The Senate overwhelmingly passed a largely symbolic resolution calling for repeal of a 2.3 percent tax on medical device companies on Thursday, as more than 30 Democrats joined Republicans in approving it.
The tax helps to fund President Barack Obama's 2010 healthcare law. It applies to a range of medical products - from bedpans to expensive heart devices - many manufactured in the home states of the senators backing the repeal.
The Senate voted 79-20 to call for repeal of the tax, but the resolution is non-binding and will not change the levy. The symbolic measure will be attached to a non-binding budget measure drafted by Senate Democrats that is expected to pass on Friday.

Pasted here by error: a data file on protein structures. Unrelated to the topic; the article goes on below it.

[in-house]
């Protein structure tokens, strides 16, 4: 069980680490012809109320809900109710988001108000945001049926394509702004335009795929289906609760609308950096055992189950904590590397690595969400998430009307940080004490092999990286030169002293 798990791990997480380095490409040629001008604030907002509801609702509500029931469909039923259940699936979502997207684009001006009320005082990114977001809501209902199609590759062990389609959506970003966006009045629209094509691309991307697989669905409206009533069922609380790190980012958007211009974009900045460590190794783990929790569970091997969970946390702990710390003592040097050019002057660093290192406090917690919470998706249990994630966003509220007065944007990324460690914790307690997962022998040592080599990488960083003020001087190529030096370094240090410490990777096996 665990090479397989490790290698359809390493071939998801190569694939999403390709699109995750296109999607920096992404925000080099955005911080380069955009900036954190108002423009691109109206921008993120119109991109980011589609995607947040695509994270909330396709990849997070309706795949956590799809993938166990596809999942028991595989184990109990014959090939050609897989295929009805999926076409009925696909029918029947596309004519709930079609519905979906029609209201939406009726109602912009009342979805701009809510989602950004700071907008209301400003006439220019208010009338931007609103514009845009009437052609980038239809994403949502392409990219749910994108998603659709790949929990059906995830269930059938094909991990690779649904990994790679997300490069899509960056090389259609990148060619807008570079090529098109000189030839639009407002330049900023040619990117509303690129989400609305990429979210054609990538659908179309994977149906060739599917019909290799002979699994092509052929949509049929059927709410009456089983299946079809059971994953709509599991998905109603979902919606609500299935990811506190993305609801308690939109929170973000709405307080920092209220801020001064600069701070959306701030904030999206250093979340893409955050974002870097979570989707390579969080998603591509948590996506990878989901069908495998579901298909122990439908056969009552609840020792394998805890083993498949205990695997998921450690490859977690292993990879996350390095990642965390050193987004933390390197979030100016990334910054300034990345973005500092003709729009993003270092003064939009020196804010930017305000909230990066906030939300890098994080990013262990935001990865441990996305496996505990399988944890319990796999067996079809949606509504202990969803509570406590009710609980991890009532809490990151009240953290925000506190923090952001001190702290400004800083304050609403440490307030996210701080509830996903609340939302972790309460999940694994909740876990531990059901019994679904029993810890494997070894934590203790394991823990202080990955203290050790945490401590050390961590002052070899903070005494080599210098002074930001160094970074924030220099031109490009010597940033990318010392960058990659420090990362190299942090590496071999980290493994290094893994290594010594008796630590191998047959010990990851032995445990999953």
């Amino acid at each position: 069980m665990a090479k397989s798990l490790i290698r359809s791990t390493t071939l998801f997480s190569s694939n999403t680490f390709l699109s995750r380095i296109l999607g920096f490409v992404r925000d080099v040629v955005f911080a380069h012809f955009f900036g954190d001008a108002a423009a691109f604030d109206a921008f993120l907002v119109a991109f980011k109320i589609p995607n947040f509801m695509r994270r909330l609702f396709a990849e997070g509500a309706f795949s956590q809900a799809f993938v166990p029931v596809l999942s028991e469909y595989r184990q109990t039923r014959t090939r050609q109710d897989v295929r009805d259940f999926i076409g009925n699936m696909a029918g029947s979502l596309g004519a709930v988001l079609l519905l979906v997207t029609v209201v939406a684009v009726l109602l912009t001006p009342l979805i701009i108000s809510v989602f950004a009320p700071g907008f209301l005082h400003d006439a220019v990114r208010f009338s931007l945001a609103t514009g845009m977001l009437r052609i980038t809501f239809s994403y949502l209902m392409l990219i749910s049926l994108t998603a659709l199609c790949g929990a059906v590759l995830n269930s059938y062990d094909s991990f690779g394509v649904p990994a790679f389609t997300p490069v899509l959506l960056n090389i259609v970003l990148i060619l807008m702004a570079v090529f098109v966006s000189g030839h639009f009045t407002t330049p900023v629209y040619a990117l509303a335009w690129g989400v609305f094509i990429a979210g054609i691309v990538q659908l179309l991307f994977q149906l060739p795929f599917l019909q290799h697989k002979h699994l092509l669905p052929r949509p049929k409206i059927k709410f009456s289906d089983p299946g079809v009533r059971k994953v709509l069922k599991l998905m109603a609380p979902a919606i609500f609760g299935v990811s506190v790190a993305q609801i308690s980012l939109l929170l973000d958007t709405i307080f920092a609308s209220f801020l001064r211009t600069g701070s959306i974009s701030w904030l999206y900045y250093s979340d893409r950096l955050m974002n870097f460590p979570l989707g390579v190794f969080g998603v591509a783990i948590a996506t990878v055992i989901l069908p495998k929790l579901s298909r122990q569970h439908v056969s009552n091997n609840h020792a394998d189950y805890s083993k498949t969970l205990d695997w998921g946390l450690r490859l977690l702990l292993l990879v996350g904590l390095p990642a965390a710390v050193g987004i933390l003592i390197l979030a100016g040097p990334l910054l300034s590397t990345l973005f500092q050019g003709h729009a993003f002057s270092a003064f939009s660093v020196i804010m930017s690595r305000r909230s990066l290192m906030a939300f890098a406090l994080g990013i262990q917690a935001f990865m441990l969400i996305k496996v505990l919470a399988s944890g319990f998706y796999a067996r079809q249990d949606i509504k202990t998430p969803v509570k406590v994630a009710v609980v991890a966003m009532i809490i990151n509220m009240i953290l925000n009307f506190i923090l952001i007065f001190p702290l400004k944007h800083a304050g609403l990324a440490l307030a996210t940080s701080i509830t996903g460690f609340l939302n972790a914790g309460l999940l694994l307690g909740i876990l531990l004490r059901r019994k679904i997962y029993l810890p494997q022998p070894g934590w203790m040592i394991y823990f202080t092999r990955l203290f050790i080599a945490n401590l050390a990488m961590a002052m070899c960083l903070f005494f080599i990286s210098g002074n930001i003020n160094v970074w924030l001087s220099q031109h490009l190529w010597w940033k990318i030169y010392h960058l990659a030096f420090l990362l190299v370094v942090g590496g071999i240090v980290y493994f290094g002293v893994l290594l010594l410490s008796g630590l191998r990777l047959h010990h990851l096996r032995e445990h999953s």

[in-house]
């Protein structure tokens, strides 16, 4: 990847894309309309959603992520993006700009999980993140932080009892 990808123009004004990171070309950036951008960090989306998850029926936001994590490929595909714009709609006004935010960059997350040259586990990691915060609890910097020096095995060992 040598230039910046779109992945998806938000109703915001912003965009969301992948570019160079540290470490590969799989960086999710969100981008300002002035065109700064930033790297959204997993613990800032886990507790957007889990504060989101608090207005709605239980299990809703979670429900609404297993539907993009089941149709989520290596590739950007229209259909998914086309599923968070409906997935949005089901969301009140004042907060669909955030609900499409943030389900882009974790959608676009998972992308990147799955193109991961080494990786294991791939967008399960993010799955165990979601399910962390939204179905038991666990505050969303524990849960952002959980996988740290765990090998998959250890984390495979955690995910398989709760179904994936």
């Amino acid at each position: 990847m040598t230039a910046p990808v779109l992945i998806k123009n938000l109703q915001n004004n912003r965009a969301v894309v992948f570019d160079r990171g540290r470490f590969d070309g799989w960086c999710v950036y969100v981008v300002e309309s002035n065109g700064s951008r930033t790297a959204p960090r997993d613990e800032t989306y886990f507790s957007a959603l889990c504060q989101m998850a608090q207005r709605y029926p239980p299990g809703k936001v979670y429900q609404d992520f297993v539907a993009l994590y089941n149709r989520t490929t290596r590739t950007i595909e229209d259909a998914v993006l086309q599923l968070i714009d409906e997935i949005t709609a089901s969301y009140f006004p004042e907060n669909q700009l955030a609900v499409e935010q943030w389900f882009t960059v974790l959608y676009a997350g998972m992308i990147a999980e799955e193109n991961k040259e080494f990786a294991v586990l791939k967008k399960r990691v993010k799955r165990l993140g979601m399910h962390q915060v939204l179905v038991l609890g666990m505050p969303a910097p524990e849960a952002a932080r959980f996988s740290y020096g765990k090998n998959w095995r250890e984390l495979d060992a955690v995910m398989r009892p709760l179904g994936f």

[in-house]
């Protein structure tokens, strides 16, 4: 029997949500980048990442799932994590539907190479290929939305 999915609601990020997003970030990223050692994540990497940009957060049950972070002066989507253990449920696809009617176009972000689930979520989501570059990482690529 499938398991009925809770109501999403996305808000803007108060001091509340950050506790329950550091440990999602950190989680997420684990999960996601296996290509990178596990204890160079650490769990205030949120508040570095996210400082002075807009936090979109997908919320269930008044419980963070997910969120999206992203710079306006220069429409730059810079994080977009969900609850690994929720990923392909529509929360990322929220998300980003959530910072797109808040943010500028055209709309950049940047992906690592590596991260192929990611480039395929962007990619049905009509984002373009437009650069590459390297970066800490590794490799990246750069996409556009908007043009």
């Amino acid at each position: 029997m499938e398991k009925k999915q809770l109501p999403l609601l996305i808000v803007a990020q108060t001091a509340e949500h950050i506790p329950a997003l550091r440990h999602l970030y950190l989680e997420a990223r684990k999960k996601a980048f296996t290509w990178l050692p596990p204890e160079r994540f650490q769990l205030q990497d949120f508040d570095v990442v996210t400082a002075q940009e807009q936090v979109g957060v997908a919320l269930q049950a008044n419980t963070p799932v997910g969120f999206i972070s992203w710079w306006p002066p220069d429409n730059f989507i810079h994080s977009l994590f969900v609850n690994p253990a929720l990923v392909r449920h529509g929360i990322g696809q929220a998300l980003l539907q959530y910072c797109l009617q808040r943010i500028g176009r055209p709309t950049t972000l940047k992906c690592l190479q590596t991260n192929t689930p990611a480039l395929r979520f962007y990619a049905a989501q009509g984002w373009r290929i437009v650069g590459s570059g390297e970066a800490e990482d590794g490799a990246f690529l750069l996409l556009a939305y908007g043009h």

Full repeal of the tax may be difficult to achieve, given its $30 billion price tag and the opposition of key Senate Democrats, including Majority Leader Harry Reid.
"The industry has a fighting chance of getting the tax moderated or eliminated as part of a much larger tax reform bill, where the device levy becomes a rounding error," said Paul Heldman, a policy analyst at Potomac Research Group. "But major tax reform in this Congress is a long shot."